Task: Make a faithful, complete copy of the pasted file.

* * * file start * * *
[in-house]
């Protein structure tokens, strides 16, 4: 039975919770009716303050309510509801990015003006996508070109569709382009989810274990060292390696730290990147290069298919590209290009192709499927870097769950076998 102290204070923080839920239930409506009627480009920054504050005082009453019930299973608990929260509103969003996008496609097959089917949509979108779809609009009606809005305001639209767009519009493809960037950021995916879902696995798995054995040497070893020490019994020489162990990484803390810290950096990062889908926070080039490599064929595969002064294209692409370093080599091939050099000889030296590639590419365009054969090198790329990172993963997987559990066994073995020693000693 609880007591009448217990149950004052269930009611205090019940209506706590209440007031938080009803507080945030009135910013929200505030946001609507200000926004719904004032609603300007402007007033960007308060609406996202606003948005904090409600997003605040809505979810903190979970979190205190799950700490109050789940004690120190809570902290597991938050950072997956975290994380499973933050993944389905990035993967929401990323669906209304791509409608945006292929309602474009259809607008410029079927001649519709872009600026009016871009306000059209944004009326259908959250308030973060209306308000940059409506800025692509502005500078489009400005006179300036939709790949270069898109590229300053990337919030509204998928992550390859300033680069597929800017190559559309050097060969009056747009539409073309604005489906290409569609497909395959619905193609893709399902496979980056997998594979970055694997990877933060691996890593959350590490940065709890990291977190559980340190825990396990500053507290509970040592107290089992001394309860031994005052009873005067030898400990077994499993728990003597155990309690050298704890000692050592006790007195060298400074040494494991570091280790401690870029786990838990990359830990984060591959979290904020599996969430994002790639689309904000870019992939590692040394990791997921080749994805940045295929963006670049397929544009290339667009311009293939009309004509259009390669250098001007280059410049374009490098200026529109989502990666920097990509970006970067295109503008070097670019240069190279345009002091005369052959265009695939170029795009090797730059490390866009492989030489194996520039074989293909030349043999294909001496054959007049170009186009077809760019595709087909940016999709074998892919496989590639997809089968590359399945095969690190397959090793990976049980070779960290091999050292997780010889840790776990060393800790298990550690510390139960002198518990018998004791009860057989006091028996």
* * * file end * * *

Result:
[in-house]
């Protein structure tokens, strides 16, 4: 039975919770009716303050309510509801990015003006996508070109569709382009989810274990060292390696730290990147290069298919590209290009192709499927870097769950076998 102290204070923080839920239930409506009627480009920054504050005082009453019930299973608990929260509103969003996008496609097959089917949509979108779809609009009606809005305001639209767009519009493809960037950021995916879902696995798995054995040497070893020490019994020489162990990484803390810290950096990062889908926070080039490599064929595969002064294209692409370093080599091939050099000889030296590639590419365009054969090198790329990172993963997987559990066994073995020693000693 609880007591009448217990149950004052269930009611205090019940209506706590209440007031938080009803507080945030009135910013929200505030946001609507200000926004719904004032609603300007402007007033960007308060609406996202606003948005904090409600997003605040809505979810903190979970979190205190799950700490109050789940004690120190809570902290597991938050950072997956975290994380499973933050993944389905990035993967929401990323669906209304791509409608945006292929309602474009259809607008410029079927001649519709872009600026009016871009306000059209944004009326259908959250308030973060209306308000940059409506800025692509502005500078489009400005006179300036939709790949270069898109590229300053990337919030509204998928992550390859300033680069597929800017190559559309050097060969009056747009539409073309604005489906290409569609497909395959619905193609893709399902496979980056997998594979970055694997990877933060691996890593959350590490940065709890990291977190559980340190825990396990500053507290509970040592107290089992001394309860031994005052009873005067030898400990077994499993728990003597155990309690050298704890000692050592006790007195060298400074040494494991570091280790401690870029786990838990990359830990984060591959979290904020599996969430994002790639689309904000870019992939590692040394990791997921080749994805940045295929963006670049397929544009290339667009311009293939009309004509259009390669250098001007280059410049374009490098200026529109989502990666920097990509970006970067295109503008070097670019240069190279345009002091005369052959265009695939170029795009090797730059490390866009492989030489194996520039074989293909030349043999294909001496054959007049170009186009077809760019595709087909940016999709074998892919496989590639997809089968590359399945095969690190397959090793990976049980070779960290091999050292997780010889840790776990060393800790298990550690510390139960002198518990018998004791009860057989006091028996």